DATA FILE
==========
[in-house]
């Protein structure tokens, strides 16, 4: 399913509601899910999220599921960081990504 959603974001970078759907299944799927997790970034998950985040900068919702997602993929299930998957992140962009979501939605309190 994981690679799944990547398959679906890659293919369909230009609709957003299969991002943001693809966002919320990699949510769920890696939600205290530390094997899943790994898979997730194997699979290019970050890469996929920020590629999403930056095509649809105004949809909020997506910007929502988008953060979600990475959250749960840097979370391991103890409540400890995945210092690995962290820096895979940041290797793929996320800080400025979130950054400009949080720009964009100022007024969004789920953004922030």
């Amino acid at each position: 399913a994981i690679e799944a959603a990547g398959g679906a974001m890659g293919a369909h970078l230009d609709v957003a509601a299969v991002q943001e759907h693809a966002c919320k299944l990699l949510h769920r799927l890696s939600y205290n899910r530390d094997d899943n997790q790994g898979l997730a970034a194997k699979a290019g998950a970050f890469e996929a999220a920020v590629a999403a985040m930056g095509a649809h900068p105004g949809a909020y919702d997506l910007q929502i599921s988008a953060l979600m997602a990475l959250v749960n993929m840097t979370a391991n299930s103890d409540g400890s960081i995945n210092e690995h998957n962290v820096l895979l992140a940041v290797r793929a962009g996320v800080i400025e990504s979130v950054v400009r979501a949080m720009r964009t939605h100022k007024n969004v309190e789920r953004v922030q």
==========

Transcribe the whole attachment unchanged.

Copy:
[in-house]
């Protein structure tokens, strides 16, 4: 399913509601899910999220599921960081990504 959603974001970078759907299944799927997790970034998950985040900068919702997602993929299930998957992140962009979501939605309190 994981690679799944990547398959679906890659293919369909230009609709957003299969991002943001693809966002919320990699949510769920890696939600205290530390094997899943790994898979997730194997699979290019970050890469996929920020590629999403930056095509649809105004949809909020997506910007929502988008953060979600990475959250749960840097979370391991103890409540400890995945210092690995962290820096895979940041290797793929996320800080400025979130950054400009949080720009964009100022007024969004789920953004922030």
């Amino acid at each position: 399913a994981i690679e799944a959603a990547g398959g679906a974001m890659g293919a369909h970078l230009d609709v957003a509601a299969v991002q943001e759907h693809a966002c919320k299944l990699l949510h769920r799927l890696s939600y205290n899910r530390d094997d899943n997790q790994g898979l997730a970034a194997k699979a290019g998950a970050f890469e996929a999220a920020v590629a999403a985040m930056g095509a649809h900068p105004g949809a909020y919702d997506l910007q929502i599921s988008a953060l979600m997602a990475l959250v749960n993929m840097t979370a391991n299930s103890d409540g400890s960081i995945n210092e690995h998957n962290v820096l895979l992140a940041v290797r793929a962009g996320v800080i400025e990504s979130v950054v400009r979501a949080m720009r964009t939605h100022k007024n969004v309190e789920r953004v922030q």